It begins as a beautifully sweet story about racial and sexual and gender identity; about family separations made by force or by choice, and about forbidden liaisons both healthy and unhealthy. Set in the country of Lantanacamara, colonised by the Shivering Northern Wetlands -- more an open code than fantasy countries -- the story focuses on three generations of locals, straight and gay, cis and trans, more and less inculturated by Wetlandish education. The narrator begins by disclaiming any significant role in the story; instantly I want to know more about him, and (though he was right that this is more Mala's story) I was not disappointed.

The main story, switching among its several timelines, grows darker and winds tighter with perfect pacing. Revelations are neither too delayed nor too forced. And as it heads towards the catastrophe we've foreseen, through horror worse than we could have imagined at the start, so it brings us towards its equally inevitable -- and no less satisfying -- eucatastrophe.

Korea As Viewed by 12 Creators by Various
Some of the stories in this collection were fantastic; others were distinctly mediocre. By "others" I'm mostly referring to the French ones.

The problem is that creators who've been sent to a country on a brief visit in order to write about their impressions can only really tell one story: character arrives in Korea, is struck by its amazing exotic foreignness, eats bulgogi (bulgogi is the restaurant dish you feed foreigners who you don't know well enough to trust with anything other than bulgogi), gets drunk on soju and/or baekseju, and leaves. And sure enough, all of the French stories follow this basic format (admittedly in two stories you couldn't be certain they were eating bulgogi, and one brave story went for beondegi instead) and only two or three did anything remotely interesting with it.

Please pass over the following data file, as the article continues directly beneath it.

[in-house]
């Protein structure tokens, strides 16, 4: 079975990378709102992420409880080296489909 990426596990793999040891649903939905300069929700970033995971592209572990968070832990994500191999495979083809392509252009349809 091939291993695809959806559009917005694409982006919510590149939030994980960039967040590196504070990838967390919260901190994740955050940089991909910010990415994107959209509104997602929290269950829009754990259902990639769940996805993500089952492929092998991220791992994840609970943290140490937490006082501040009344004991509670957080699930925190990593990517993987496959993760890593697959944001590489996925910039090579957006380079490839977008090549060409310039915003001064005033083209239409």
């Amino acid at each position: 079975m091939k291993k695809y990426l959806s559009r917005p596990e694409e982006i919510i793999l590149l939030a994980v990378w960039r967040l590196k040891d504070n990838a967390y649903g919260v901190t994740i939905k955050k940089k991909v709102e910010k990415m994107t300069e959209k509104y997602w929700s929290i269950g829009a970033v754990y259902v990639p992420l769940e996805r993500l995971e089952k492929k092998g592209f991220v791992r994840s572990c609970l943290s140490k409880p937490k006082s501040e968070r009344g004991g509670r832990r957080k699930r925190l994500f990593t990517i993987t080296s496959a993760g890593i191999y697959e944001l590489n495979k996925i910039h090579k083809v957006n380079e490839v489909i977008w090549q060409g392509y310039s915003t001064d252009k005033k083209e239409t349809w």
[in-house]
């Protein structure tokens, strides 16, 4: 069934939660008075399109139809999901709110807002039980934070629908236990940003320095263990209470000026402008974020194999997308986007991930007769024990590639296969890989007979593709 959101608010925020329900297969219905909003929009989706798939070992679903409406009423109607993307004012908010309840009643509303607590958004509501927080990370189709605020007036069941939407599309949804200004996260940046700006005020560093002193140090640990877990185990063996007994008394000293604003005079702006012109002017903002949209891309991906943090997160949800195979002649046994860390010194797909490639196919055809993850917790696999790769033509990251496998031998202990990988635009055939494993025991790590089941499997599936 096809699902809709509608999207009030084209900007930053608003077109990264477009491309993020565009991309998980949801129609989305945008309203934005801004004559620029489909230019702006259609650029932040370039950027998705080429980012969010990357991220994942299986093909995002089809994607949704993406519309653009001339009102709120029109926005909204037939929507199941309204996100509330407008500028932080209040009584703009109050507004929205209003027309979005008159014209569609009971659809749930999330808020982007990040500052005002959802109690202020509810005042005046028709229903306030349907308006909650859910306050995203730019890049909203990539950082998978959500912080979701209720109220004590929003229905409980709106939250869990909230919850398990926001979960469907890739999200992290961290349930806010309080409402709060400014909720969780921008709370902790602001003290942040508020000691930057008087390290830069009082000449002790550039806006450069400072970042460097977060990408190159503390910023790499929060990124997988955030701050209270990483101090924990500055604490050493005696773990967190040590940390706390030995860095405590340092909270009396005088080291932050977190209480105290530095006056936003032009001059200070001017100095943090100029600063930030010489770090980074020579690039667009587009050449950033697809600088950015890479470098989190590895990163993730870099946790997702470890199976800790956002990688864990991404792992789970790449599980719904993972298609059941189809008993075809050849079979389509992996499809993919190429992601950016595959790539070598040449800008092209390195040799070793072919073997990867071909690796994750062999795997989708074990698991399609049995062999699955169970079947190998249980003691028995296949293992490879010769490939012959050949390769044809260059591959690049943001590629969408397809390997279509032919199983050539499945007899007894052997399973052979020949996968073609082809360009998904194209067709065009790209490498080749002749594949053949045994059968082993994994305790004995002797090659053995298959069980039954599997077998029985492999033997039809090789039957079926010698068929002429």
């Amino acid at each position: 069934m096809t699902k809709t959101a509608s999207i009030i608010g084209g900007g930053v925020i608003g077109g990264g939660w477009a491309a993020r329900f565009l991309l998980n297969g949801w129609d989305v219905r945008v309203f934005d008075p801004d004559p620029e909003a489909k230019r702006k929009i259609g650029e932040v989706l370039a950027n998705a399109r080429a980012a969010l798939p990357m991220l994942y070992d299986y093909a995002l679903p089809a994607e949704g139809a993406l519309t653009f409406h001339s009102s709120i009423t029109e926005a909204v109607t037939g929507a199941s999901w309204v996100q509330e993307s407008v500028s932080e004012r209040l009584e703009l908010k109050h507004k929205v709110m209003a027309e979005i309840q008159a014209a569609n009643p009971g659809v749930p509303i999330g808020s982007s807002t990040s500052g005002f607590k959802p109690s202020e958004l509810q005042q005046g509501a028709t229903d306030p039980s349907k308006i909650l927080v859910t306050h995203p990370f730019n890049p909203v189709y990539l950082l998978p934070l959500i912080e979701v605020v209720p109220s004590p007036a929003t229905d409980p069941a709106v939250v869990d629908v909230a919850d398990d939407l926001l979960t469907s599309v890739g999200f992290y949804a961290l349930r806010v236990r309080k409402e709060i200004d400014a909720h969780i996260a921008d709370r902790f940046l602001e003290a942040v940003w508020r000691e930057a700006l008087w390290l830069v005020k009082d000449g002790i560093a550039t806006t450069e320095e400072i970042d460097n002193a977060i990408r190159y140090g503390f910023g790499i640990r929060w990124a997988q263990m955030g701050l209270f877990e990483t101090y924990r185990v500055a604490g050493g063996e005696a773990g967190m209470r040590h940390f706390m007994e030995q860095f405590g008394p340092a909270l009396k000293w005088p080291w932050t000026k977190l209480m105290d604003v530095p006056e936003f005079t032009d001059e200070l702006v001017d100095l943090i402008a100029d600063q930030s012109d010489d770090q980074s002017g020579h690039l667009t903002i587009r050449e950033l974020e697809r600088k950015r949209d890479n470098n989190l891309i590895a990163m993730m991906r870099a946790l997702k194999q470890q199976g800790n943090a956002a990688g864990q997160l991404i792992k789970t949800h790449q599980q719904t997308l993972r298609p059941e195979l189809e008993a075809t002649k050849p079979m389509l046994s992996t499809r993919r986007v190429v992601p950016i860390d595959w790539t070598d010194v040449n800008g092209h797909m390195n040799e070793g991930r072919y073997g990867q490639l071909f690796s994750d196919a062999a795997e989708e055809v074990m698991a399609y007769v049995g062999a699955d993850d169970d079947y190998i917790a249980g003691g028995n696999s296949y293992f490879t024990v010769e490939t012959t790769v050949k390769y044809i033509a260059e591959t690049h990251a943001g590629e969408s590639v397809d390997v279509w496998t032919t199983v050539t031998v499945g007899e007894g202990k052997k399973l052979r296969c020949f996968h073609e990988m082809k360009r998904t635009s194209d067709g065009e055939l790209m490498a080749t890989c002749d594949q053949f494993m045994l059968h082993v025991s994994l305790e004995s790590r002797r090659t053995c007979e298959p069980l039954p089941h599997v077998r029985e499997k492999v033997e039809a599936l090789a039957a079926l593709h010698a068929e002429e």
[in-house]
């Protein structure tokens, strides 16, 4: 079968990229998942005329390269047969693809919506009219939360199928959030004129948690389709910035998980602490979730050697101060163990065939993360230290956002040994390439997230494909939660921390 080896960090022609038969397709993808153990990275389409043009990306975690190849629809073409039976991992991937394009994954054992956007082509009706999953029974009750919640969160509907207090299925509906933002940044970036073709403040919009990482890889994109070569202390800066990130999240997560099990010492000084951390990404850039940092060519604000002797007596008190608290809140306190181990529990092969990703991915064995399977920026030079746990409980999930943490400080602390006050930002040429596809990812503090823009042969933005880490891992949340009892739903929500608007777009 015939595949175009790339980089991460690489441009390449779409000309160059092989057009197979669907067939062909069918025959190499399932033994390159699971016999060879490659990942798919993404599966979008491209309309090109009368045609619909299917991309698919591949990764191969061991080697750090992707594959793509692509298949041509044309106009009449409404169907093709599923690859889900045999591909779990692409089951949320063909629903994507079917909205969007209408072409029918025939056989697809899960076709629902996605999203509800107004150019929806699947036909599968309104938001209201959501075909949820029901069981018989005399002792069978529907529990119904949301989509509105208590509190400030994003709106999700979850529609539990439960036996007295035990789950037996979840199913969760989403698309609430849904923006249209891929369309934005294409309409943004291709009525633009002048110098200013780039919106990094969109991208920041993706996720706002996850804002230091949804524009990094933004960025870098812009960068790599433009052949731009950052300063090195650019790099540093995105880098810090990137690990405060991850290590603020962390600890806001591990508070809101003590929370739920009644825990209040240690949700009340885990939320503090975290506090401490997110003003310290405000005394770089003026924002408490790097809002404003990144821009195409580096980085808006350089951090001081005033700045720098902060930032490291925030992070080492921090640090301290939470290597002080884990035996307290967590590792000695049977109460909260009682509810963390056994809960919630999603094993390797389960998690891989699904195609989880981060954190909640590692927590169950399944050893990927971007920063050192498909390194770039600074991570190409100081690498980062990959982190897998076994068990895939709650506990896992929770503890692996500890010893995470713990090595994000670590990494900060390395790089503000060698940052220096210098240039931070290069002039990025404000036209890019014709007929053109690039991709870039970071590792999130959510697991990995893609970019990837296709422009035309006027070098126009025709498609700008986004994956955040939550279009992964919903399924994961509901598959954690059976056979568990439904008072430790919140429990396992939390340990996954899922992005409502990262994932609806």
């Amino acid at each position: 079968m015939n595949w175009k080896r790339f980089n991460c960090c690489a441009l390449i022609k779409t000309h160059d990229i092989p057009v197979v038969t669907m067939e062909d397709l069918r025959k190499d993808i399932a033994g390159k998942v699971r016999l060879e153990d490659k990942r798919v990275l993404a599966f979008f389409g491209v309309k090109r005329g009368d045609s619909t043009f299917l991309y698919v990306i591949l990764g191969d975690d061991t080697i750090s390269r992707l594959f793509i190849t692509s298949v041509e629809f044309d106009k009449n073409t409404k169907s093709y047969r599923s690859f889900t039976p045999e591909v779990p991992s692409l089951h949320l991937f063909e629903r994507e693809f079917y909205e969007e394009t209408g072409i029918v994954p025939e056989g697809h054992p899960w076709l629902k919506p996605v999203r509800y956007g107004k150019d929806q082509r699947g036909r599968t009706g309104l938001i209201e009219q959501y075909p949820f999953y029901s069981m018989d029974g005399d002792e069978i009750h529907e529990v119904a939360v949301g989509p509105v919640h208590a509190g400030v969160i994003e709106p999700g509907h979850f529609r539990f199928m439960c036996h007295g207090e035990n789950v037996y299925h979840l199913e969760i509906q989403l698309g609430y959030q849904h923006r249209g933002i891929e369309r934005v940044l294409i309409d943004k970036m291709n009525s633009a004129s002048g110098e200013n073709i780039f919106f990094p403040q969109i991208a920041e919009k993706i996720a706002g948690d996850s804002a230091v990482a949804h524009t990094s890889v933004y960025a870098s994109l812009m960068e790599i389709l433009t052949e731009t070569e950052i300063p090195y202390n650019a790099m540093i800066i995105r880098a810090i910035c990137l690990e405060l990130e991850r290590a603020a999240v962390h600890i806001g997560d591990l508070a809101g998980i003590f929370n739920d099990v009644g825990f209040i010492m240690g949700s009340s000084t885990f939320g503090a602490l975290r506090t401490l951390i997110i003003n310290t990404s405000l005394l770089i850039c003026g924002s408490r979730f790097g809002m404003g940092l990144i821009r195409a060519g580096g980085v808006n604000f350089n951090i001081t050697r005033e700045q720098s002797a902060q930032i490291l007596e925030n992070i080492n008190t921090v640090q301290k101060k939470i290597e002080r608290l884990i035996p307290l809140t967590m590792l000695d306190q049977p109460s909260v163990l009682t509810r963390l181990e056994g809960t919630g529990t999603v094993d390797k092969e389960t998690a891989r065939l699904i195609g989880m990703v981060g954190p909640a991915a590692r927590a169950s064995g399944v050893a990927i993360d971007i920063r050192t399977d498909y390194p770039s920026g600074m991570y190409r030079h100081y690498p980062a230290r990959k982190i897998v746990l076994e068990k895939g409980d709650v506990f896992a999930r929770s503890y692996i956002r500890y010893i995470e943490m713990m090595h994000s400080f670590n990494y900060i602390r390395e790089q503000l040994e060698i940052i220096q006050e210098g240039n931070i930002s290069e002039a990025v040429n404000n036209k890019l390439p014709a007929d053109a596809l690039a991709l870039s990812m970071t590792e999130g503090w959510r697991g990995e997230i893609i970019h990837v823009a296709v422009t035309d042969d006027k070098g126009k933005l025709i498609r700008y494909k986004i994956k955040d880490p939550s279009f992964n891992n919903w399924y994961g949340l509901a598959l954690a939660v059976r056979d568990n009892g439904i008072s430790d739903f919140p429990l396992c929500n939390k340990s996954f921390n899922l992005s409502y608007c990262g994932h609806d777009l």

Bouzard's "Operation Captain Zidane", I admit, was inspired. Sapin's "Beondegi" was mildly amusing and Igort's "Letters from Korea" at least attempted to go deeper than a tourist's impressions.

The Koreans' stories divided neatly into those looking at traditional life (Lee Doo-hoo's "Solgeo's Tree"; Park Heung-yong's "Cinderella"; Lee Hee-jae's "The Pine Tree") and those looking at modern social problems (Choi Kyu-sok's "The Fake Dove"; Byun Ki-hyn's "The Rabbit"; Chaemin's "The Rain That Goes Away Comes Back"). These were all really good but I can't help think that if, had the outsider's view not been given a full half of the book, there would have been room for even more variety among these.

D.A. by Willis, Connie
This is a slight book, in pages (I borrowed it from the library and read it on the bus on the way home) as well as content: the fun and easy read doesn't quite disguise the fact that the ending isn't just a betrayal of justice, but of the protagonist's character and principles and very nearly her entire free will.

Amnesty Anthology by Various